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Blood on the log-cabin floor (7/10),
This review is from: Blood Bank (Audio CD)
Vocoders: yes or no? The use of such synthesized vocals took a big dip in fashion between its Kraftwerk and ELO heyday and its minor resurgence under the auspices of so-called Chill Out acts such as Air and Bent. However, it is a sound probably most commonly associated these days with urban music - from R'n'B to Hip Hop and Garage - which is why 2008's favourite log-cabin dwelling folk experimentalist Bon Iver (aka Justin Vernon) seems an unlikely exponent of this divisive tool. His stunning album, 'For Emma, Forever Ago', was an intimate acoustic album with lo-fi electronic shadings, very rustic, not very bling. But it did use Auto-Tune to thicken and add impressionistic bite to his vocals on some tracks, albeit fairly sparingly - quite unusually for a folk artist (though I anticipate someone contradicting me here). 'In the Woods', one track on his new, stop gap EP 'Blood Bank', is a kind of Auto-Tune a capella, a layer cake of soulful, heavily synthesized - but thematically bucolic - harmonies. It will sound one of two ways, depending on how disposed you are to such textures: either like Craig David ad libbing on a country walk or the work of a bold musical maverick (i.e., not Craig David ad libbing on a country walk). I haven't decided yet.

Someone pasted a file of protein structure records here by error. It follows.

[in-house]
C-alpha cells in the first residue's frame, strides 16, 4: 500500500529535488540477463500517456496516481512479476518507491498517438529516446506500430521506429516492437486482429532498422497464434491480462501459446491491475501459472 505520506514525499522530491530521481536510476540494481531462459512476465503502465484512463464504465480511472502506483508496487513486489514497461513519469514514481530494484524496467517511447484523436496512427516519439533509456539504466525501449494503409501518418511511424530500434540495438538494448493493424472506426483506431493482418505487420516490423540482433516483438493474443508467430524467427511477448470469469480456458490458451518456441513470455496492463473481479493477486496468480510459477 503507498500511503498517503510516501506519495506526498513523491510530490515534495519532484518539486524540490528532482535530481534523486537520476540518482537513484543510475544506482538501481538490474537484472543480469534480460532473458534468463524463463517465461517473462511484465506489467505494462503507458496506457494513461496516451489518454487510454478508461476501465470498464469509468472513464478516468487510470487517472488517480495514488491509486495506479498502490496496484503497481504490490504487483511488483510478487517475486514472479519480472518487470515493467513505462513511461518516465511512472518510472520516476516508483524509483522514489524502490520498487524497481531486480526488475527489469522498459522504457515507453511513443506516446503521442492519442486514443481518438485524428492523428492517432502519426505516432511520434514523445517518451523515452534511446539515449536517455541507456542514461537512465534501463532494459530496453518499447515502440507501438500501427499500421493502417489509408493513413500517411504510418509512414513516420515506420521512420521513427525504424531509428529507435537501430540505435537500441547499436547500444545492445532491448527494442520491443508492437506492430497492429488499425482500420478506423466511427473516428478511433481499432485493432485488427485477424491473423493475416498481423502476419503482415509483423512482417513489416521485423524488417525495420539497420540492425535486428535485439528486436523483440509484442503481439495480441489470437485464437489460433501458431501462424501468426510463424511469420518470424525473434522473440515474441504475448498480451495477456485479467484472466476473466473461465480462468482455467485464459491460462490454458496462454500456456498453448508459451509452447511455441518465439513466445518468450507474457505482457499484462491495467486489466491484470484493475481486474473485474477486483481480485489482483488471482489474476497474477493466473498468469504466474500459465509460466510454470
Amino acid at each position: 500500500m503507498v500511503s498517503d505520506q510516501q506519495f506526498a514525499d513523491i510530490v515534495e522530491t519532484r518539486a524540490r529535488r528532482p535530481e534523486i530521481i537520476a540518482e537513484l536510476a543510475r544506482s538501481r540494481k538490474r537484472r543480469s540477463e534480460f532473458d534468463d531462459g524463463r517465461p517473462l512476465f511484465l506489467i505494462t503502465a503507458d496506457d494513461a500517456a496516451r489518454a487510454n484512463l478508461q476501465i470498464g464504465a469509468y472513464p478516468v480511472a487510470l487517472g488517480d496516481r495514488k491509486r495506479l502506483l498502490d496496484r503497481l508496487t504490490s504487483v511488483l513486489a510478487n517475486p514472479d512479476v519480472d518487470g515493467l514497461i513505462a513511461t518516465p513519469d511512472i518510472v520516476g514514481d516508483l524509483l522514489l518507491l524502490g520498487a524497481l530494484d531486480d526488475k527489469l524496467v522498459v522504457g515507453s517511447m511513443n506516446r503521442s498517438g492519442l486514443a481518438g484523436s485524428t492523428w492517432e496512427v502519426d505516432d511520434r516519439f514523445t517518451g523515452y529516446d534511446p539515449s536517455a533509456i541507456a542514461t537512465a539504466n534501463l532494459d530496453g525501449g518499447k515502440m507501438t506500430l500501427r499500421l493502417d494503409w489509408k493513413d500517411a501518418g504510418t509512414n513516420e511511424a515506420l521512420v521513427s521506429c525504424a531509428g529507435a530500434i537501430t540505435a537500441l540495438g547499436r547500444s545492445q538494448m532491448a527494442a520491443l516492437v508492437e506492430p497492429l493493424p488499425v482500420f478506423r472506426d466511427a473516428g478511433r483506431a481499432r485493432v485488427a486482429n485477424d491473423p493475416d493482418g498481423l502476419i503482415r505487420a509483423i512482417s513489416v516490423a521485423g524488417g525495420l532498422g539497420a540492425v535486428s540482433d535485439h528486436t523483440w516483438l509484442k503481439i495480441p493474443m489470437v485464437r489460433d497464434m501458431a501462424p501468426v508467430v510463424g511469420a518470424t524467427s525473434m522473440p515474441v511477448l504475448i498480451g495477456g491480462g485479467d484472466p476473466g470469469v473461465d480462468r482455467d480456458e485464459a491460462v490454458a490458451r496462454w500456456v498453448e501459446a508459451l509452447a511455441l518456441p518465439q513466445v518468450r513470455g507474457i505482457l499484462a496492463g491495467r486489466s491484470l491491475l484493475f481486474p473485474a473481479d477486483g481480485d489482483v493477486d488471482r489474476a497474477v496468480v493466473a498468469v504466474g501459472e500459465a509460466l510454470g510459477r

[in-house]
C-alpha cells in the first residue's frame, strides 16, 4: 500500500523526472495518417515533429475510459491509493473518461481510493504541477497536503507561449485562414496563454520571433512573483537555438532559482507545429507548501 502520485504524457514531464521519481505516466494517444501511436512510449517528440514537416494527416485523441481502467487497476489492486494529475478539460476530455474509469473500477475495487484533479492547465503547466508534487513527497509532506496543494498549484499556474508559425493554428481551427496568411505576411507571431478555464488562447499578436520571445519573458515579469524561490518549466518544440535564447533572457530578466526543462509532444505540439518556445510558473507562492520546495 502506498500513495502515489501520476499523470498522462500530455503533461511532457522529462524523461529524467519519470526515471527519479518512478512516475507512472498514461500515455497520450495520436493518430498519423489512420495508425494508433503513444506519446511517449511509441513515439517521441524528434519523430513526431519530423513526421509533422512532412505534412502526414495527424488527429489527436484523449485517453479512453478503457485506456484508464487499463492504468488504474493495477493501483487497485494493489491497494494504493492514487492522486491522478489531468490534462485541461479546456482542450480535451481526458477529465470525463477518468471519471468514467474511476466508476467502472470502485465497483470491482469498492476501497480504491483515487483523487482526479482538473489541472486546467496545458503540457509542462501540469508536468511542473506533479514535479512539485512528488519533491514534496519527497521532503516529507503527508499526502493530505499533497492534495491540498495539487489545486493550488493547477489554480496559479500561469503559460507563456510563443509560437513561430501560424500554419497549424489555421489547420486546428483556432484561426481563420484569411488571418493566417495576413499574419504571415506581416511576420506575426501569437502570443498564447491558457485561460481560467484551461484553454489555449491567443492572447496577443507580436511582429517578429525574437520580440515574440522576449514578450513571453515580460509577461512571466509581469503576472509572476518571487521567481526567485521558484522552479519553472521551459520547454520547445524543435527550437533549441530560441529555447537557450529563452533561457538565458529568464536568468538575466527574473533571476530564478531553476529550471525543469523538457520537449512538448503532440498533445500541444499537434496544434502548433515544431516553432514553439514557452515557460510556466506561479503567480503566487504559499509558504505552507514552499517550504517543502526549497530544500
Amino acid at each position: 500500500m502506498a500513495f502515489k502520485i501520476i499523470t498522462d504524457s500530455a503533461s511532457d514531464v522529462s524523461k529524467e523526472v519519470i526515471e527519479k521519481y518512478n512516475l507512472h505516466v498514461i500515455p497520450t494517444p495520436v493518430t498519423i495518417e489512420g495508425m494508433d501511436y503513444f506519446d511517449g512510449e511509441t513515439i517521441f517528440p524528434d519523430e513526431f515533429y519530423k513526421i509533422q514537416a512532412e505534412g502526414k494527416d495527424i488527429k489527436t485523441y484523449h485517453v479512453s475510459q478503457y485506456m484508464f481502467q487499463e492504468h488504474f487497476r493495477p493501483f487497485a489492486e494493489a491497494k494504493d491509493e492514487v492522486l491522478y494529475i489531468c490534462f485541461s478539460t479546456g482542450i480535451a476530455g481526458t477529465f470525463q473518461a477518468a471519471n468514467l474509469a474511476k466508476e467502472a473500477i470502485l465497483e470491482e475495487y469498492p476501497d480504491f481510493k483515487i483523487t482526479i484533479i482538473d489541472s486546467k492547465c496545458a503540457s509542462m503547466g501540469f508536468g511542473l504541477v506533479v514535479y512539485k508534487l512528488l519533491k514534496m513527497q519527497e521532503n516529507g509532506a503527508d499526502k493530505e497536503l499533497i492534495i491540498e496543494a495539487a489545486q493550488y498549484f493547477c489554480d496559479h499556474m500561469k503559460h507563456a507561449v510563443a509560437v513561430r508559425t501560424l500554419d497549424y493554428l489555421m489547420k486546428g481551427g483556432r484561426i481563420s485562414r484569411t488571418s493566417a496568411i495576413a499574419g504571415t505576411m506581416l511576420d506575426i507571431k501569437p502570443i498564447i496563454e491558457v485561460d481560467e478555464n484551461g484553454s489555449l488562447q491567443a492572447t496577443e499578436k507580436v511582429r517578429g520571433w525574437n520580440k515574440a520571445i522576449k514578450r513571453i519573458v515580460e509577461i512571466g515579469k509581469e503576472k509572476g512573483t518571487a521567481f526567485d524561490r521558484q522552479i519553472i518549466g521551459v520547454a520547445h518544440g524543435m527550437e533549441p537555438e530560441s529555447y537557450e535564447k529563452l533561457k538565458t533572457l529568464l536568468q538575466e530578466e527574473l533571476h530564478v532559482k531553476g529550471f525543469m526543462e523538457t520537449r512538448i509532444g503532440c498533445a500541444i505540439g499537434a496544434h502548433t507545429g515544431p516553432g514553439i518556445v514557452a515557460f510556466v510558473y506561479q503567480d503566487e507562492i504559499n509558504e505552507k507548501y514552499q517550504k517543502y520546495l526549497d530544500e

Setting 'In the Woods' aside, 'Blood Bank' is a low-key four track release, presumably to keep appetites whetted for Vernon's next full-length. The vocals on the eponymous track are throatier, huskier than we're accustomed to from him, with a pleasing hook adding levity to murky production which is finally subsumed in a fog of Jim O'Rourke-esque distortion. 'Beach Baby' is the lilting falsetto ballad that perhaps Vernon is eager to avoid becoming expected to write (lovely though it is) featuring a deliciously offbeat country twang with a Hawaiian accent. Think of Wilco's underrated 'Sky Blue Sky' for clues. The more expansive, experimental 'Babys' drifts on a Philip Glass-esque piano refrain, but doesn't quite engage in the ways it promises to. An interim release rather than a taster of things to come, 'Blood Bank' will satisfy the already won-over - Vocoders and all - but may not convince the unconverted.